14. The only parenting book anyone needs to read. Hands down. I was introduced to Greene a couple of years ago. While that book focused on kids with more explosive personalities, this book focuses on all kids and how to use problem solving instead of 'parenting' when interacting with kids (my words). It's the same method in both books, but he takes more time to give examples and demonstrate how the problem solving method is applied to everyday situations. Even if you already have a great relationshi [...]

    15. Laughably bad. I finished the book so I will save you from wasting your time with this summary. Kids do well if they can. If they can’t, use a chirpy voice and ask them “what’s up?” Example:“Hey I noticed you’re having trouble doing homework after school. What’s up?”At this point your child will open up to you because he (or she) realizes how much you care about him (or her) and his (or her) concerns. You will both come to a mutually agreeable answer without sweeping unilateral s [...]

    16. Raising Human Beings is another good book by Dr. Greene that provides concrete and effective 'ground rules' to help turn confrontation into collaboration. It's a great tool that challenges traditional approaches to discipline. How many people do you know that don't know how to express themselves in an effective and constructive manner? Perhaps if Dr. Greene's method is implemented from early on the communication and conflict resolution skills will become second-nature? A world full of mindful ad [...]

    17. "Alright Stop, Collaborate, and Listen"Who woulda thunk it? Vanilla Ice was actually on to somethingy instead of music, it was parenting. This is the best, and most logical approach to parenting I've ever readd the basics agree with me on a deeper human level I am so pleased to have found this gem. The process works well beyond parentingd can inform any dust up life throws our way I can't recommend this tremendous book any higher. The best of the best!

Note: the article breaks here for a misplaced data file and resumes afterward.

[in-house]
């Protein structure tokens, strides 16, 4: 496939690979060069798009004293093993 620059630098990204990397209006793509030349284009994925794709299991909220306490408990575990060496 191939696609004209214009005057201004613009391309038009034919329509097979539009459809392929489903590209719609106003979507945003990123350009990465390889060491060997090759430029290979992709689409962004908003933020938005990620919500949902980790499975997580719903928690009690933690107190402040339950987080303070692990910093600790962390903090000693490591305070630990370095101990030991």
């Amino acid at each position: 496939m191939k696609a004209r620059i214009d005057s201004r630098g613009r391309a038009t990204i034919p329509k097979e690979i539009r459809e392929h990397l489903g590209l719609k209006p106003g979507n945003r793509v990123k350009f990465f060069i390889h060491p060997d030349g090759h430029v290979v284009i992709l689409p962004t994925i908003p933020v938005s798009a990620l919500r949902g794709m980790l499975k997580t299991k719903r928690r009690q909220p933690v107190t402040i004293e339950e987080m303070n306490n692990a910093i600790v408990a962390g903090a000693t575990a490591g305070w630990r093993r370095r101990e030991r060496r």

18. Read the book, don’t listen to it. Every q&a section is read aloud very slowly with each line differentiated between the person talking. Infuriating. The insights of the book were pretty good though. Many of the strategies like getting to the root of the problem are very helpful. It’s a lot of talking and very slow progress though, but I do think his ideas will serve the child much better later in life.

    19. I am not sure how I feel about this. the theory sounds solid but working application is always different. Have had much success with 123 magic but can see how that won't apply to all ages. Am will to put effort into it and see if it work with two types of parenting in the home. However it reads like stereo instructions with parent said this and kid said that scenario it was hard to make it through.

    20. Really great approach to child-rearing. As a school social worker, I've used Ross Greene's CPS (Collaborative Problem-Solving) model with students and their families with significant social/emotional/behavioral difficulties. This book is geared more towards typical-developing children & teens. The language, writing and examples are very digestible and easy to read.

    21. Exceptional and practicalI really value the author's approach to collaborative problem solving and the way he has laid it out in this book is very straightforward and practical. I have already seen improvements with my relationship and problem solving with my kids.

    22. Great read! Like all parenting books, this is full of some really great ideas that I will try to incorporate into my parenting even if I don't agree 100% with everything. Great ideas, relatable examples, addresses a lot of questions - I recommend this book!!

    23. This is a new paradigm for many. In light of current research, it makes a lot of sense. The hope is that others will read Dr. Greene's work and put his methods into practice.

    24. The idea of Collaborative Problem Solving makes so much sense. Lots of good easy to follow examples in the book.

    25. We are reading this for a parent book club selection at PHE. Lots of mixed feelings about how this one works. Better for long term unresolved issues rather than in the heat of the moment.

    26. Great reminder that the way in which we speak to our children matters, with many specific suggestions on how to better communicate in a respectful way

    27. Bra och mycket tänkvärd bok, men så där lite amerikansk ordrik som gör att man tröttnar lite på slutet.

    28. Great tips and ideas for parents, regardless of the age of your kiddo. I like the examples and the why behind using a collaborative approach to solving problems with your child instead of dictating/demanding to them.